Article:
The Food of Now


Nick Lami

Chipotle and Urban Fire

Nick Lami, Writer

Gluten free, high fructose corn syrup, and trans fat…… words/phrases that our parents couldn’t pick out of a dictionary during their childhoods. But the world of food is changing and words like “Gluten Free” are becoming standards on all packaging, even those that don’t contain any grain. Healthy and happy is starting to become the new normal when it comes to fast food and the famous McDonald’s arches are being cast into the shadows. Our parents might have hung out at the local Burger King to get a cheap bite before heading to a movie, but the young Americans of today would rather wait an extra moment and pay an extra couple bucks to get the freshness and realness that Chipotle can give you.

The new wave of restaurants are being dubbed “Fast Casual” and are the latest buzz. Customization and freshness have been the key to success for many of these fast serving restaurants. The simple of appeal of real utensils and a real plate take the luxury of eating at a fast food restaurant to a whole new level. Coupled with the new interior design of modern, open, but industrial has created a family room that young adults can’t get enough of. During the 70’s, 80’s and 90’s, the meat and potatoes might have been a simple cheese burger or fried chicken but the “meat and potatoes” for the Millennials of today includes a packed burrito with fresh guacamole and maybe even fresh baked goods from panera.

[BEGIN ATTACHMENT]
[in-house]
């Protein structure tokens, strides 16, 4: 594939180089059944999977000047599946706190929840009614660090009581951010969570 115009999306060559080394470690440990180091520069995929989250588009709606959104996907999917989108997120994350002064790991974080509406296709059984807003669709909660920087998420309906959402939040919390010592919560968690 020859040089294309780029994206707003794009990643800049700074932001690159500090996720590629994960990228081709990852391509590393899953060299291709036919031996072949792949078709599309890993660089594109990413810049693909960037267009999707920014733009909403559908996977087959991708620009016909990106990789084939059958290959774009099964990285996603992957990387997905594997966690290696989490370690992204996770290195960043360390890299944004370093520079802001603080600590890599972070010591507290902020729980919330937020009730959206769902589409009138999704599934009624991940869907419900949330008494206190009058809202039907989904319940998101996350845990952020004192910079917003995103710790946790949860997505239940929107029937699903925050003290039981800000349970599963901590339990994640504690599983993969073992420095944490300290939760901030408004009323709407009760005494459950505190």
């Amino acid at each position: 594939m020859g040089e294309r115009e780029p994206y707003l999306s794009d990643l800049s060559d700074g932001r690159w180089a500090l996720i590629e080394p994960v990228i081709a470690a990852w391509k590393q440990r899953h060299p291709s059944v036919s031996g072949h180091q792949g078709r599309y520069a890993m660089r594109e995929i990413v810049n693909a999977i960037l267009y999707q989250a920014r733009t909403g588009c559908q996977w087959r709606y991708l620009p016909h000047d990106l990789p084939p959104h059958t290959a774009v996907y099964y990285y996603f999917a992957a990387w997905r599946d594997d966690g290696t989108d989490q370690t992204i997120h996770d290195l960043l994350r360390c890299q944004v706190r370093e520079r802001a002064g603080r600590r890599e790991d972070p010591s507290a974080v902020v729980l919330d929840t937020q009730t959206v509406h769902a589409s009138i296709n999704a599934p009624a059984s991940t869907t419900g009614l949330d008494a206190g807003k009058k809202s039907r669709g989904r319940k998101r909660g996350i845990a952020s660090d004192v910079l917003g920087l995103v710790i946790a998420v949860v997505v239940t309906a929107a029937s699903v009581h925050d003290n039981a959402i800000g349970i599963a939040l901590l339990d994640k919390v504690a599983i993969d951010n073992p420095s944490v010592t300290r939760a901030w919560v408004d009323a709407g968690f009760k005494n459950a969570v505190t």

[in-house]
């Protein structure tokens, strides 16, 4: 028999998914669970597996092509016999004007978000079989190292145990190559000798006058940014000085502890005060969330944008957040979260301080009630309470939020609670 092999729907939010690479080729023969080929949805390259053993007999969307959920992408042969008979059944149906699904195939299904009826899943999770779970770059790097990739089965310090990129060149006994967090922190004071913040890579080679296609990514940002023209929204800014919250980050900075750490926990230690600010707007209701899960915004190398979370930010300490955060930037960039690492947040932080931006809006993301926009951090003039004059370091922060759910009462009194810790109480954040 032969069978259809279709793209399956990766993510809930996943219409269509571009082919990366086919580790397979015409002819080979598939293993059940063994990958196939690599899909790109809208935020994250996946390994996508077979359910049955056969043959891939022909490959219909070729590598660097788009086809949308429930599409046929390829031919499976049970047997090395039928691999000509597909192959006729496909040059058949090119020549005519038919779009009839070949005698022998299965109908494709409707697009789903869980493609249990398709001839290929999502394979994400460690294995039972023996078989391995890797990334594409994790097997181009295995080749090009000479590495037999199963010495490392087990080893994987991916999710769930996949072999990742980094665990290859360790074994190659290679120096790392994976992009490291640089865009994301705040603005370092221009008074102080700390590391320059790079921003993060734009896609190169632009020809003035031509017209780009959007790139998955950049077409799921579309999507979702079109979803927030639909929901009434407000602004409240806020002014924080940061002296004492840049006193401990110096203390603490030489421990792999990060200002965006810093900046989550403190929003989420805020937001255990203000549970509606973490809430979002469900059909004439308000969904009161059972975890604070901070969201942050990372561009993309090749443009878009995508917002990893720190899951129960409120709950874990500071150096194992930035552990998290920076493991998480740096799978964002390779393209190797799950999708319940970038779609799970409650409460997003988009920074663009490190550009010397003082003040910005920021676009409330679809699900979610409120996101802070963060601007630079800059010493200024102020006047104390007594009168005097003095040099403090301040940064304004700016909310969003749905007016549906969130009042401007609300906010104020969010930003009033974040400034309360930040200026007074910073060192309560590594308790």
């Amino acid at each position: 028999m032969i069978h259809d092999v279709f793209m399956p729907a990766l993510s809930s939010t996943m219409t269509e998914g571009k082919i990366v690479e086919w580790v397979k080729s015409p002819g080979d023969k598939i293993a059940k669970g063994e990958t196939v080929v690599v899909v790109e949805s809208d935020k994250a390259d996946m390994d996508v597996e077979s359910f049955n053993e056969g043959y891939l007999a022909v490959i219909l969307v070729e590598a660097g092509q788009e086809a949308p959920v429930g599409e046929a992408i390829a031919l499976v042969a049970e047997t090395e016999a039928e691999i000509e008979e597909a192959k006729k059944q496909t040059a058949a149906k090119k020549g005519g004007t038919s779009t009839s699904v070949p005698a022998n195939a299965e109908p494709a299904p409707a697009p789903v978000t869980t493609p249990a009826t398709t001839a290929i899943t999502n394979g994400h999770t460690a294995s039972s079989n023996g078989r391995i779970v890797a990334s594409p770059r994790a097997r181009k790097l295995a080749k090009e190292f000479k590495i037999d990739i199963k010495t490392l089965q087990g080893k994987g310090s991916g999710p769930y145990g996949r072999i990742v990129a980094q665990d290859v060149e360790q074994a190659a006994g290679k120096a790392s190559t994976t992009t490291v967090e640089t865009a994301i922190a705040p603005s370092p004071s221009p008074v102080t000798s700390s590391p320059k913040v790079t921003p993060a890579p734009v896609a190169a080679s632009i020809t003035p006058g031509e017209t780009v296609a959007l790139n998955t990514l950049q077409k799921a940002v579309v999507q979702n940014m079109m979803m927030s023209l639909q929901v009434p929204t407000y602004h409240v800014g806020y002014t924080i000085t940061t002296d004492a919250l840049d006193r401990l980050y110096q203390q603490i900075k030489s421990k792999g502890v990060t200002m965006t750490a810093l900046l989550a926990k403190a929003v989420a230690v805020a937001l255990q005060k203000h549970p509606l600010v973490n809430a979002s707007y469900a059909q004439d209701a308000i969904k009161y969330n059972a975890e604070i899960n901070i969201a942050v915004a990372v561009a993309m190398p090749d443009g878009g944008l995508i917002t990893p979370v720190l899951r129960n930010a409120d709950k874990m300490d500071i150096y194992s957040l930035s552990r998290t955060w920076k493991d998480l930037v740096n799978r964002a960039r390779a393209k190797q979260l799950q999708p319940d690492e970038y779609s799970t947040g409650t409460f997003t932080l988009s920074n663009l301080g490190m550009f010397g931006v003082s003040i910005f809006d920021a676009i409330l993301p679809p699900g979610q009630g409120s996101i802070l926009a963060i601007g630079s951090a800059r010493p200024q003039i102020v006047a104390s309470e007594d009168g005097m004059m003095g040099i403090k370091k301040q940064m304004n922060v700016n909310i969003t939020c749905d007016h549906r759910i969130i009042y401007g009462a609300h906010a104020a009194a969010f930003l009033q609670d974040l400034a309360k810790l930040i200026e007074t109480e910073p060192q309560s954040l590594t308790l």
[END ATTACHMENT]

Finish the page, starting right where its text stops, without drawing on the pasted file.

A 5% spike in fast casual dining compared to a flat line at fast food restaurants proves a clear shift that is taking place. But, fast food won’t go down without a fight; Wendy’s has made a big push for healthier and cleaner dining by introducing many flavorful salads and updated stores that even contain fake fire places. Mcdonald’s even clicked the panic button when it recently announced that breakfast would be served all day long. Technology could also be one of the reasons for the rapid shift. Food is fresher for longer, cooked healthier, and is put on the table faster. One thing is for sure: The U.S. will pay more for healthier and fresher fast food.